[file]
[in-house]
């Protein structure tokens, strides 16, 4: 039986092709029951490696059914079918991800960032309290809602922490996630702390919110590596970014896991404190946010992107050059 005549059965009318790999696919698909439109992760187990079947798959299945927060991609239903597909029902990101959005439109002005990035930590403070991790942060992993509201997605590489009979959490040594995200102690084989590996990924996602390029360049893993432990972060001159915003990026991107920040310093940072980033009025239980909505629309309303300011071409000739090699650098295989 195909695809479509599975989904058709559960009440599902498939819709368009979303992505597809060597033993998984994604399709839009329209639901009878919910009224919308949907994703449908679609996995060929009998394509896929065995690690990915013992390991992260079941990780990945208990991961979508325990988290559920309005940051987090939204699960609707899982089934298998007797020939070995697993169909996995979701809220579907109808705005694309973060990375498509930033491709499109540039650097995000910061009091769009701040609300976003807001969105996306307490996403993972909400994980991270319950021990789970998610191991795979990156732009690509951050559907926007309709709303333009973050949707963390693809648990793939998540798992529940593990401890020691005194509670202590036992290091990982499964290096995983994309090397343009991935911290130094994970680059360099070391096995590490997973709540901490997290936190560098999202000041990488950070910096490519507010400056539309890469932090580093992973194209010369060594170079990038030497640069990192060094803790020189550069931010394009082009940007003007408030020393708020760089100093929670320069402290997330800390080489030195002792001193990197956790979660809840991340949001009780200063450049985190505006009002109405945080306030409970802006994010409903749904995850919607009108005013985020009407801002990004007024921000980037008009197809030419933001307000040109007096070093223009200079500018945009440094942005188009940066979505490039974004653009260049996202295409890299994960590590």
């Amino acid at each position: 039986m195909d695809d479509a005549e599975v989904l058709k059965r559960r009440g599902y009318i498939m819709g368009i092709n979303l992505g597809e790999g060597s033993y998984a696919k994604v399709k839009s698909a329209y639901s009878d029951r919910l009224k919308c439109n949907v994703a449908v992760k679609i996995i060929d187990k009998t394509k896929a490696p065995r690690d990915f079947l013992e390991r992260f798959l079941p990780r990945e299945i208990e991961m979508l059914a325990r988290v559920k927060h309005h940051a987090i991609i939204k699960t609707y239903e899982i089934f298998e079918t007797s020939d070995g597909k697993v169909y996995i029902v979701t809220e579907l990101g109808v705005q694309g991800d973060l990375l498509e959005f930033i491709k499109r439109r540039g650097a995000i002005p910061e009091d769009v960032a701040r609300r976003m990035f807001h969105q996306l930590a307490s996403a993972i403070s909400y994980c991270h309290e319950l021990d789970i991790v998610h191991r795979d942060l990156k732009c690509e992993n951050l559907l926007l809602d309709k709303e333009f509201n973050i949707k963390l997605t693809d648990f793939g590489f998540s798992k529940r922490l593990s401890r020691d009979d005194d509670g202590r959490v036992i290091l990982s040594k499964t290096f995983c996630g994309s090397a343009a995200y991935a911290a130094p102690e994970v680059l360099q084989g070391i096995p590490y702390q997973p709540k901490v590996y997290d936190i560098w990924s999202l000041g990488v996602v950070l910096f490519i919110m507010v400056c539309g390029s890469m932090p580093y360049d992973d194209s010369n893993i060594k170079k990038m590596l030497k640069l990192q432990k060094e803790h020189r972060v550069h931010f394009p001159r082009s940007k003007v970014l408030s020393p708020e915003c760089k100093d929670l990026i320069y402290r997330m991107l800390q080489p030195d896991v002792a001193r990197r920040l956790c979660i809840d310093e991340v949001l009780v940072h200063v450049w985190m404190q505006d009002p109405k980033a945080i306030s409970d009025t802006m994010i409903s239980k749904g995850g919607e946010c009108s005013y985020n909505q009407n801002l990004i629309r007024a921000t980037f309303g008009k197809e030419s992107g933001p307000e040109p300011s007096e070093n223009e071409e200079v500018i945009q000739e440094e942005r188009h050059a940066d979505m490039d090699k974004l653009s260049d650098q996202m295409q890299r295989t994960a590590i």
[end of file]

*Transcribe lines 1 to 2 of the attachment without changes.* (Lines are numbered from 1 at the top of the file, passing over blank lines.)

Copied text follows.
[in-house]
């Protein structure tokens, strides 16, 4: 039986092709029951490696059914079918991800960032309290809602922490996630702390919110590596970014896991404190946010992107050059 005549059965009318790999696919698909439109992760187990079947798959299945927060991609239903597909029902990101959005439109002005990035930590403070991790942060992993509201997605590489009979959490040594995200102690084989590996990924996602390029360049893993432990972060001159915003990026991107920040310093940072980033009025239980909505629309309303300011071409000739090699650098295989 195909695809479509599975989904058709559960009440599902498939819709368009979303992505597809060597033993998984994604399709839009329209639901009878919910009224919308949907994703449908679609996995060929009998394509896929065995690690990915013992390991992260079941990780990945208990991961979508325990988290559920309005940051987090939204699960609707899982089934298998007797020939070995697993169909996995979701809220579907109808705005694309973060990375498509930033491709499109540039650097995000910061009091769009701040609300976003807001969105996306307490996403993972909400994980991270319950021990789970998610191991795979990156732009690509951050559907926007309709709303333009973050949707963390693809648990793939998540798992529940593990401890020691005194509670202590036992290091990982499964290096995983994309090397343009991935911290130094994970680059360099070391096995590490997973709540901490997290936190560098999202000041990488950070910096490519507010400056539309890469932090580093992973194209010369060594170079990038030497640069990192060094803790020189550069931010394009082009940007003007408030020393708020760089100093929670320069402290997330800390080489030195002792001193990197956790979660809840991340949001009780200063450049985190505006009002109405945080306030409970802006994010409903749904995850919607009108005013985020009407801002990004007024921000980037008009197809030419933001307000040109007096070093223009200079500018945009440094942005188009940066979505490039974004653009260049996202295409890299994960590590």